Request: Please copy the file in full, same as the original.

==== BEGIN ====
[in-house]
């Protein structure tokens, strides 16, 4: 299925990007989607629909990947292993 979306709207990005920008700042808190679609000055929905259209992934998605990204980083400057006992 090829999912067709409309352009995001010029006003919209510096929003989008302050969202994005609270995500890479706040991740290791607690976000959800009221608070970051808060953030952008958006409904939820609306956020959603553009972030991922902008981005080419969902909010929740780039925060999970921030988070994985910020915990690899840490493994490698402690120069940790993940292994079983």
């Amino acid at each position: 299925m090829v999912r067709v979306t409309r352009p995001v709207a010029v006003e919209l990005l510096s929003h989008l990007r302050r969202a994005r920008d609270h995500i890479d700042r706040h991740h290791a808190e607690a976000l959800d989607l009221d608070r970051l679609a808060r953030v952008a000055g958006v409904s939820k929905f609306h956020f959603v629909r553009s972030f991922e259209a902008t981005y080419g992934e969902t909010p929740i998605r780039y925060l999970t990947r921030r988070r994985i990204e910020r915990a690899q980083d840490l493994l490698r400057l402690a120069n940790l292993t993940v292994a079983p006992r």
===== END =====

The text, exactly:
[in-house]
């Protein structure tokens, strides 16, 4: 299925990007989607629909990947292993 979306709207990005920008700042808190679609000055929905259209992934998605990204980083400057006992 090829999912067709409309352009995001010029006003919209510096929003989008302050969202994005609270995500890479706040991740290791607690976000959800009221608070970051808060953030952008958006409904939820609306956020959603553009972030991922902008981005080419969902909010929740780039925060999970921030988070994985910020915990690899840490493994490698402690120069940790993940292994079983």
């Amino acid at each position: 299925m090829v999912r067709v979306t409309r352009p995001v709207a010029v006003e919209l990005l510096s929003h989008l990007r302050r969202a994005r920008d609270h995500i890479d700042r706040h991740h290791a808190e607690a976000l959800d989607l009221d608070r970051l679609a808060r953030v952008a000055g958006v409904s939820k929905f609306h956020f959603v629909r553009s972030f991922e259209a902008t981005y080419g992934e969902t909010p929740i998605r780039y925060l999970t990947r921030r988070r994985i990204e910020r915990a690899q980083d840490l493994l490698r400057l402690a120069n940790l292993t993940v292994a079983p006992r």